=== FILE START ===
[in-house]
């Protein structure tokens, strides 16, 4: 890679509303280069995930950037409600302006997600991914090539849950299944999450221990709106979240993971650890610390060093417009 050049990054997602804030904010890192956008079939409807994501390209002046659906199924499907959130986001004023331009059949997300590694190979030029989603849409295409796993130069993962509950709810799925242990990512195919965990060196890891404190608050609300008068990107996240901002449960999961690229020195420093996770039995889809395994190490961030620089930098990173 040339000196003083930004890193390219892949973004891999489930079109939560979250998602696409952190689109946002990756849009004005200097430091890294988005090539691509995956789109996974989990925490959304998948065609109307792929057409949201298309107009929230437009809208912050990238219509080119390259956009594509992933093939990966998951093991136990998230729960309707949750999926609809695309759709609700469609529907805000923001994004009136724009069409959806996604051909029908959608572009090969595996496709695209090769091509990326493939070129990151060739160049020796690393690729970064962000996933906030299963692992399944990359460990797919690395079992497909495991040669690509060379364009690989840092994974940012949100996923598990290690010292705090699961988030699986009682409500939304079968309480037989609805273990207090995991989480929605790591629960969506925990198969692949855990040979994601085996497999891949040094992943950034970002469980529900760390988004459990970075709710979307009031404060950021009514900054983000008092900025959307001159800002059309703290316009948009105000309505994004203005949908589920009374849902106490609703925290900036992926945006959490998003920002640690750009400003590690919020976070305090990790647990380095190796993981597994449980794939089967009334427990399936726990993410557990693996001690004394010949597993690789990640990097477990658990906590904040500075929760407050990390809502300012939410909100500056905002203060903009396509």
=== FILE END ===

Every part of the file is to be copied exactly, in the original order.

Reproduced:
[in-house]
């Protein structure tokens, strides 16, 4: 890679509303280069995930950037409600302006997600991914090539849950299944999450221990709106979240993971650890610390060093417009 050049990054997602804030904010890192956008079939409807994501390209002046659906199924499907959130986001004023331009059949997300590694190979030029989603849409295409796993130069993962509950709810799925242990990512195919965990060196890891404190608050609300008068990107996240901002449960999961690229020195420093996770039995889809395994190490961030620089930098990173 040339000196003083930004890193390219892949973004891999489930079109939560979250998602696409952190689109946002990756849009004005200097430091890294988005090539691509995956789109996974989990925490959304998948065609109307792929057409949201298309107009929230437009809208912050990238219509080119390259956009594509992933093939990966998951093991136990998230729960309707949750999926609809695309759709609700469609529907805000923001994004009136724009069409959806996604051909029908959608572009090969595996496709695209090769091509990326493939070129990151060739160049020796690393690729970064962000996933906030299963692992399944990359460990797919690395079992497909495991040669690509060379364009690989840092994974940012949100996923598990290690010292705090699961988030699986009682409500939304079968309480037989609805273990207090995991989480929605790591629960969506925990198969692949855990040979994601085996497999891949040094992943950034970002469980529900760390988004459990970075709710979307009031404060950021009514900054983000008092900025959307001159800002059309703290316009948009105000309505994004203005949908589920009374849902106490609703925290900036992926945006959490998003920002640690750009400003590690919020976070305090990790647990380095190796993981597994449980794939089967009334427990399936726990993410557990693996001690004394010949597993690789990640990097477990658990906590904040500075929760407050990390809502300012939410909100500056905002203060903009396509």